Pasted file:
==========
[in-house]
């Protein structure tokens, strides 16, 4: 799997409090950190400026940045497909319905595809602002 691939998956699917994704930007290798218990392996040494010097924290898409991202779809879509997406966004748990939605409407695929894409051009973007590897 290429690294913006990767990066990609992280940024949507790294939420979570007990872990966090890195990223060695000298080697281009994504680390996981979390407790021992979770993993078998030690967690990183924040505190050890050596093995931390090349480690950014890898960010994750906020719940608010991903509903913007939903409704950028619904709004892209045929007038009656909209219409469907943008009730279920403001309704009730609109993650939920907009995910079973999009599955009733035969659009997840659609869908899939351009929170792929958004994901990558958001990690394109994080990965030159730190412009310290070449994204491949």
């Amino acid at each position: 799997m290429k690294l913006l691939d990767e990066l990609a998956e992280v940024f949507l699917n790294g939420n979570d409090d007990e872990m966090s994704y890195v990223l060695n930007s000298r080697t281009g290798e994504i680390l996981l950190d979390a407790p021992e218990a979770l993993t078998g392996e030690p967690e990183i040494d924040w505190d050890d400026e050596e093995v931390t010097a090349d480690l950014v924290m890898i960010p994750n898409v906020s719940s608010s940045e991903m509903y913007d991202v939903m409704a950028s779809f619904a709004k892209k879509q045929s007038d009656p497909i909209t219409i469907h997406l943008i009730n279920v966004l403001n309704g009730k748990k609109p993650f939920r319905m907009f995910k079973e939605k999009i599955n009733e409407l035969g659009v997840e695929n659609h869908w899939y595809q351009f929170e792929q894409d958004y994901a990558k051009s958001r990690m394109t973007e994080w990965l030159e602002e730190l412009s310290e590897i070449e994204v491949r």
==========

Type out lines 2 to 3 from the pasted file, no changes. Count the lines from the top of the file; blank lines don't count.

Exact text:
């Protein structure tokens, strides 16, 4: 799997409090950190400026940045497909319905595809602002 691939998956699917994704930007290798218990392996040494010097924290898409991202779809879509997406966004748990939605409407695929894409051009973007590897 290429690294913006990767990066990609992280940024949507790294939420979570007990872990966090890195990223060695000298080697281009994504680390996981979390407790021992979770993993078998030690967690990183924040505190050890050596093995931390090349480690950014890898960010994750906020719940608010991903509903913007939903409704950028619904709004892209045929007038009656909209219409469907943008009730279920403001309704009730609109993650939920907009995910079973999009599955009733035969659009997840659609869908899939351009929170792929958004994901990558958001990690394109994080990965030159730190412009310290070449994204491949």
């Amino acid at each position: 799997m290429k690294l913006l691939d990767e990066l990609a998956e992280v940024f949507l699917n790294g939420n979570d409090d007990e872990m966090s994704y890195v990223l060695n930007s000298r080697t281009g290798e994504i680390l996981l950190d979390a407790p021992e218990a979770l993993t078998g392996e030690p967690e990183i040494d924040w505190d050890d400026e050596e093995v931390t010097a090349d480690l950014v924290m890898i960010p994750n898409v906020s719940s608010s940045e991903m509903y913007d991202v939903m409704a950028s779809f619904a709004k892209k879509q045929s007038d009656p497909i909209t219409i469907h997406l943008i009730n279920v966004l403001n309704g009730k748990k609109p993650f939920r319905m907009f995910k079973e939605k999009i599955n009733e409407l035969g659009v997840e695929n659609h869908w899939y595809q351009f929170e792929q894409d958004y994901a990558k051009s958001r990690m394109t973007e994080w990965l030159e602002e730190l412009s310290e590897i070449e994204v491949r």